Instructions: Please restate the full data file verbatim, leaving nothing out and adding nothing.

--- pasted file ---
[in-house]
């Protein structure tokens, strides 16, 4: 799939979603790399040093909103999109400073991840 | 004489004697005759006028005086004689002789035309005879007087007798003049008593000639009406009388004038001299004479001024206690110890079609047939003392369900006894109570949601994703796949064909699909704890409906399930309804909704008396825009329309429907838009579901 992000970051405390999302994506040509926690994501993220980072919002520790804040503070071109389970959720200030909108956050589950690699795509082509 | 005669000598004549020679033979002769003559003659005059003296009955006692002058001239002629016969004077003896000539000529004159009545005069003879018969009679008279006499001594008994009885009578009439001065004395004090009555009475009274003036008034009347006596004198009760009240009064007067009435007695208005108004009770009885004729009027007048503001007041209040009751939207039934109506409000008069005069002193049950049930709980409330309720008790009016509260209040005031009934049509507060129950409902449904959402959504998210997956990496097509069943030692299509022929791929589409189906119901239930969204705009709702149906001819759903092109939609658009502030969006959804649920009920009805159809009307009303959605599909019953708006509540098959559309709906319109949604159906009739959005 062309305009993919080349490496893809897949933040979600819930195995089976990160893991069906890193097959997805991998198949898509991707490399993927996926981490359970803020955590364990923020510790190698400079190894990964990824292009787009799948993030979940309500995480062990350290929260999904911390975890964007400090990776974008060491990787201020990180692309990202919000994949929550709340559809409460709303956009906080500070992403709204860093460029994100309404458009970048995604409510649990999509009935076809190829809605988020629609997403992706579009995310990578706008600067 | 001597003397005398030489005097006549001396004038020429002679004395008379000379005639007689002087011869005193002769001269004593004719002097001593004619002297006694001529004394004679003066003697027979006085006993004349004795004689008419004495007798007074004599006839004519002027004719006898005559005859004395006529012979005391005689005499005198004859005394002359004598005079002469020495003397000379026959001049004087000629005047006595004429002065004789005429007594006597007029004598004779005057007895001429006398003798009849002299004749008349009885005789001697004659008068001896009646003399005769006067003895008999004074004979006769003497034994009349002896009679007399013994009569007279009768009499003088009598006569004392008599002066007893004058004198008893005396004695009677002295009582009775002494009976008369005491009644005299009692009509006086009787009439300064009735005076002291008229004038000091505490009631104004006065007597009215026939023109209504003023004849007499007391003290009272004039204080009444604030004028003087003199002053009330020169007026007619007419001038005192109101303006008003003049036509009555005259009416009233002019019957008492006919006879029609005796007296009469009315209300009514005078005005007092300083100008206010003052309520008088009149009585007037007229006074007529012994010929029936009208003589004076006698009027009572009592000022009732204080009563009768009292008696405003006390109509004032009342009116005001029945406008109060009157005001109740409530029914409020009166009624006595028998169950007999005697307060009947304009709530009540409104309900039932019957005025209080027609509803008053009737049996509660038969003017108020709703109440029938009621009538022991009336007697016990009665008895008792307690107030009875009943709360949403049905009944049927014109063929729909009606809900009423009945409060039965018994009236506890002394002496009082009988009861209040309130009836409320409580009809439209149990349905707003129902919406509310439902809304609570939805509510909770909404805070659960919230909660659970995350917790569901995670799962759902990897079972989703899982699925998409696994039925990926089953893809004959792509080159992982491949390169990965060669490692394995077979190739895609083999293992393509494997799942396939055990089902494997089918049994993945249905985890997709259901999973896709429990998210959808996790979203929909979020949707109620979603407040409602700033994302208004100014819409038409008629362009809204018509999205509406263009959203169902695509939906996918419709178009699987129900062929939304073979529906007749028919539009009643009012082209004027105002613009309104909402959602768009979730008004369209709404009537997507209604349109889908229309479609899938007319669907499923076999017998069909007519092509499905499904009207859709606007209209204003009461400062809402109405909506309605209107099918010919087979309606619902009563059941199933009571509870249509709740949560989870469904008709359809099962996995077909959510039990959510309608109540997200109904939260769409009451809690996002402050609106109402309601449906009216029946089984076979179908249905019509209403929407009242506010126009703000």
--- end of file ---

[in-house]
């Protein structure tokens, strides 16, 4: 799939979603790399040093909103999109400073991840 | 004489004697005759006028005086004689002789035309005879007087007798003049008593000639009406009388004038001299004479001024206690110890079609047939003392369900006894109570949601994703796949064909699909704890409906399930309804909704008396825009329309429907838009579901 992000970051405390999302994506040509926690994501993220980072919002520790804040503070071109389970959720200030909108956050589950690699795509082509 | 005669000598004549020679033979002769003559003659005059003296009955006692002058001239002629016969004077003896000539000529004159009545005069003879018969009679008279006499001594008994009885009578009439001065004395004090009555009475009274003036008034009347006596004198009760009240009064007067009435007695208005108004009770009885004729009027007048503001007041209040009751939207039934109506409000008069005069002193049950049930709980409330309720008790009016509260209040005031009934049509507060129950409902449904959402959504998210997956990496097509069943030692299509022929791929589409189906119901239930969204705009709702149906001819759903092109939609658009502030969006959804649920009920009805159809009307009303959605599909019953708006509540098959559309709906319109949604159906009739959005 062309305009993919080349490496893809897949933040979600819930195995089976990160893991069906890193097959997805991998198949898509991707490399993927996926981490359970803020955590364990923020510790190698400079190894990964990824292009787009799948993030979940309500995480062990350290929260999904911390975890964007400090990776974008060491990787201020990180692309990202919000994949929550709340559809409460709303956009906080500070992403709204860093460029994100309404458009970048995604409510649990999509009935076809190829809605988020629609997403992706579009995310990578706008600067 | 001597003397005398030489005097006549001396004038020429002679004395008379000379005639007689002087011869005193002769001269004593004719002097001593004619002297006694001529004394004679003066003697027979006085006993004349004795004689008419004495007798007074004599006839004519002027004719006898005559005859004395006529012979005391005689005499005198004859005394002359004598005079002469020495003397000379026959001049004087000629005047006595004429002065004789005429007594006597007029004598004779005057007895001429006398003798009849002299004749008349009885005789001697004659008068001896009646003399005769006067003895008999004074004979006769003497034994009349002896009679007399013994009569007279009768009499003088009598006569004392008599002066007893004058004198008893005396004695009677002295009582009775002494009976008369005491009644005299009692009509006086009787009439300064009735005076002291008229004038000091505490009631104004006065007597009215026939023109209504003023004849007499007391003290009272004039204080009444604030004028003087003199002053009330020169007026007619007419001038005192109101303006008003003049036509009555005259009416009233002019019957008492006919006879029609005796007296009469009315209300009514005078005005007092300083100008206010003052309520008088009149009585007037007229006074007529012994010929029936009208003589004076006698009027009572009592000022009732204080009563009768009292008696405003006390109509004032009342009116005001029945406008109060009157005001109740409530029914409020009166009624006595028998169950007999005697307060009947304009709530009540409104309900039932019957005025209080027609509803008053009737049996509660038969003017108020709703109440029938009621009538022991009336007697016990009665008895008792307690107030009875009943709360949403049905009944049927014109063929729909009606809900009423009945409060039965018994009236506890002394002496009082009988009861209040309130009836409320409580009809439209149990349905707003129902919406509310439902809304609570939805509510909770909404805070659960919230909660659970995350917790569901995670799962759902990897079972989703899982699925998409696994039925990926089953893809004959792509080159992982491949390169990965060669490692394995077979190739895609083999293992393509494997799942396939055990089902494997089918049994993945249905985890997709259901999973896709429990998210959808996790979203929909979020949707109620979603407040409602700033994302208004100014819409038409008629362009809204018509999205509406263009959203169902695509939906996918419709178009699987129900062929939304073979529906007749028919539009009643009012082209004027105002613009309104909402959602768009979730008004369209709404009537997507209604349109889908229309479609899938007319669907499923076999017998069909007519092509499905499904009207859709606007209209204003009461400062809402109405909506309605209107099918010919087979309606619902009563059941199933009571509870249509709740949560989870469904008709359809099962996995077909959510039990959510309608109540997200109904939260769409009451809690996002402050609106109402309601449906009216029946089984076979179908249905019509209403929407009242506010126009703000």